6.00

7.00

8.00

9.00

10.00

11.00

0.07

7

8

9

10

12

13

0.08

6

7

8

9

10

11

0.09

5

6

7

8

9

10

0.10

5

6

6

7

8

9

0.11

4

5

6

7

7

8

0.12

4

5

5

6

7

7

0.13

4

4

5

6

6

7

Price for Oilseed Sunflowers = $0.09

Plant Population

Treatment Cost ($)

6.00

7.00

8.00

9.00

10.00

11.00

17,000

6

7

7

8

9

10

18,000

5

6

7

8

9

10

19,000

5

6

7

8

9

10

20,000

6

7

8

8

8

9

21,000

5

6

6

7

8

9

22,000

5

5

6

7

8

9

23,000

5

5

6

7

8

9

24,000

4

5

6

7

7

8

25,000

4

5

6

6

7

8

Timing treatments

Sunflower plant stage is used to time insecticide treatment. The ideal plant stage to treat is when most plants in the field are at 40 percent pollen shed. However, we recommend that treatment be considered when more than half of the plants in the field are just beginning to show yellow ray petals to 30 percent of the heads shedding pollen and the rest of the plants in the field are still in the bud stage. The consideration of treatment at the early bloom stage should allow growers a sufficient cushion of time to have their fields treated. Growers must be aware, however, that if weevil populations are high and/or spraying is done too early, a reinfestation may occur and a second insecticide application may be necessary.

Although insecticides applied to sunflower at the bud stage will kill weevils, treatments at that stage are not economical or effective because (1) seeds have not developed to a stage suitable for oviposition, (2) eggs within the weevil are not mature, and (3) adult weevil emergence is still continuing. Sunflower normally reaches the late bud stage in late July at which time only about 30 percent of the weevils in the soil have pupated and emerged. Most weevils emerge from the soil by the first week of August. If growers were to spray bud stage sunflower late July, a second spray may be necessary as more weevils continue to emerge.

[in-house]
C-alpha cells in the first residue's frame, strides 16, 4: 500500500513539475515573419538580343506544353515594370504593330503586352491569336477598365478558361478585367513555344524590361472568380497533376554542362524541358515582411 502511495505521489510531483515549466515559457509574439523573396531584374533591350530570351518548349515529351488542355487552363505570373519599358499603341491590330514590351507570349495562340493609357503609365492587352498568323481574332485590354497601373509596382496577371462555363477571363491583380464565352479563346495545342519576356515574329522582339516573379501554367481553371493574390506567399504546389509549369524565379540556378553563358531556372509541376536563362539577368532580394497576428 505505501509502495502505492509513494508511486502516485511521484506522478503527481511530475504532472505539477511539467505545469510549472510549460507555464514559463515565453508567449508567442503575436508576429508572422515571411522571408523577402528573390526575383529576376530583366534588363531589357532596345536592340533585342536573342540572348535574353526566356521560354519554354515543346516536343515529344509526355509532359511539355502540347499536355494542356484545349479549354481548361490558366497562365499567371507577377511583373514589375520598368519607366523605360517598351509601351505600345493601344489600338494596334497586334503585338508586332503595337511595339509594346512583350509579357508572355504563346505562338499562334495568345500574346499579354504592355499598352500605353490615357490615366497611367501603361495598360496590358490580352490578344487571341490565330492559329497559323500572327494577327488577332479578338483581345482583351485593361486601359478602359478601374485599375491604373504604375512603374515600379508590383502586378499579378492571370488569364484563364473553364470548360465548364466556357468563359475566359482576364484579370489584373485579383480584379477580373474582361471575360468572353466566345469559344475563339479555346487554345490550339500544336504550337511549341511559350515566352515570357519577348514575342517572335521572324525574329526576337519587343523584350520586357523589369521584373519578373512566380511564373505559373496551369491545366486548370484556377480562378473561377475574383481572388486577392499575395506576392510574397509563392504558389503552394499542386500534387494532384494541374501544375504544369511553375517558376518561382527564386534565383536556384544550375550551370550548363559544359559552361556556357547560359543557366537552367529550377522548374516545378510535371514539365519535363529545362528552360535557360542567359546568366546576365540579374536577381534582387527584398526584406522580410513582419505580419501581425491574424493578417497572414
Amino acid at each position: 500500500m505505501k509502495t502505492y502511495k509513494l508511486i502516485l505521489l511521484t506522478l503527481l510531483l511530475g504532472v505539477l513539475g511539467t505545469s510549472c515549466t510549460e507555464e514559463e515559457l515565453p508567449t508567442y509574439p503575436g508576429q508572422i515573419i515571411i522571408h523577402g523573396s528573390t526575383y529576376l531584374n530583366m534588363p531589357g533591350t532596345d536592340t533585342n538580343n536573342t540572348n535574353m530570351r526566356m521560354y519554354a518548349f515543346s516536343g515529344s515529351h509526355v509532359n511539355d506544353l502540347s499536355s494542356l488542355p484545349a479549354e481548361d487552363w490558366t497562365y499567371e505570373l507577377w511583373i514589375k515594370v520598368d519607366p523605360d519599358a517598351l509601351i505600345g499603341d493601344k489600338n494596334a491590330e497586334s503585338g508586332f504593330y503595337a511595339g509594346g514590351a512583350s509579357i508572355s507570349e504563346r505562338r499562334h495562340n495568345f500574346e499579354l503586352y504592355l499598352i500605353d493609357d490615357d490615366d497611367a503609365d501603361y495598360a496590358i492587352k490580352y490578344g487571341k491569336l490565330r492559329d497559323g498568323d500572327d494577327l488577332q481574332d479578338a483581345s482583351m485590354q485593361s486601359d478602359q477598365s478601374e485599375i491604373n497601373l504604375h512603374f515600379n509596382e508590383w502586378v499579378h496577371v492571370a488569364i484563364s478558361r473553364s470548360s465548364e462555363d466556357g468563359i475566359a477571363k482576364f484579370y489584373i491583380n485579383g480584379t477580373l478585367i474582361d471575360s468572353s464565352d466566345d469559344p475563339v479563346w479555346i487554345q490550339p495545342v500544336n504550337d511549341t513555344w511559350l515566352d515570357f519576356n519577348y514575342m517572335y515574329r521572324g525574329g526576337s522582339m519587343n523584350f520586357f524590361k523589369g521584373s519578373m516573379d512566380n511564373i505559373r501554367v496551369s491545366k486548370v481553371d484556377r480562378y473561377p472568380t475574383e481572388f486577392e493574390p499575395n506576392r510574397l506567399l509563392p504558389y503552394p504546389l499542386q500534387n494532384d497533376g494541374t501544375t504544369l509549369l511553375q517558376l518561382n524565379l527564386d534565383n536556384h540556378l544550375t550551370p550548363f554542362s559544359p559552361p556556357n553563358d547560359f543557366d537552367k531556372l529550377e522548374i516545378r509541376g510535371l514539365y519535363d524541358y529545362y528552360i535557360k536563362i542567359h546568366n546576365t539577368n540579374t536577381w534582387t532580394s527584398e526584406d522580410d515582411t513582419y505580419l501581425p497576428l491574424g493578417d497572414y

BANDED SUNFLOWER MOTH

The banded sunflower moth, Cochylis hospes, is a small, straw-colored moth about 1/4 inch long with a wing span of about inch. It has a brown triangular area in the median portion of the forewing.

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The newly hatched larvae are off-white and 1/16 inch long. The head capsule is dark-brown. As the larva grows, there is a gradual color change to light pink or yellow, then to reddish or purplish and finally to green at maturity. The full-grown larva are about 7/16 inch long.

Banded sunflower moths begin to emerge from the soil about mid-July and are present in the field until mid-August. Adult populations (east central North Dakota) are at their highest levels between July 22 and 25 in normal years. Although some moths are in the sunflower field during the day, many rest in vegetation along field margins. At twilight, females move into the field to deposit eggs. Moths flutter from plant to plant but do not feed. The average adult life span is 7 to 10 days.

Moths lay eggs on the bracts of the sunflower heads in the late bud stage. Females oviposit more eggs on pre-bloom to bloom stage sunflower heads (R4-5) than on early bud (R2-3) or post-bloom (R6) sunflower heads. The majority of eggs are deposited on the outer whorl of bracts, and some eggs are laid on the underside of the sunflower head.

Newly emerged larvae are usually found on the bracts later moving to the disk flowers where they feed on pollen. Third and later instars tunnel through the disk flowers and feed on young developing seeds. As the seeds mature and harden, larvae chew into the seeds to feed. Each larva penetrates and consumes the contents of several seeds. The maximum density of larvae in the sunflower head occurs in mid-August. After feeding to maturity, larvae drop to the ground and spin cocoons in the soil where they pass the winter.

Banded sunflower moth larvae normally consume the entire kernel, whereas seed weevil larvae consumes only about one-third of the kernel. Also, the exit hole in the seed created by the banded sunflower moth is slightly larger than the one made by the seed weevil larva and is usually located on the top rather than on the side of the seed.

A treatment guideline of 1 moth per 2 plants when scouting at dusk or later has been used for a number of years.

Insecticides registered for managing these head feeding sunflower insects Asana XL, Baythroid, Lorsban 4E, ethyl and methyl parathions, Scout X-TRA, and Warrior.

Phillip Glogoza
Extension Entomologist
pglogoza@ndsuext.nodak.edu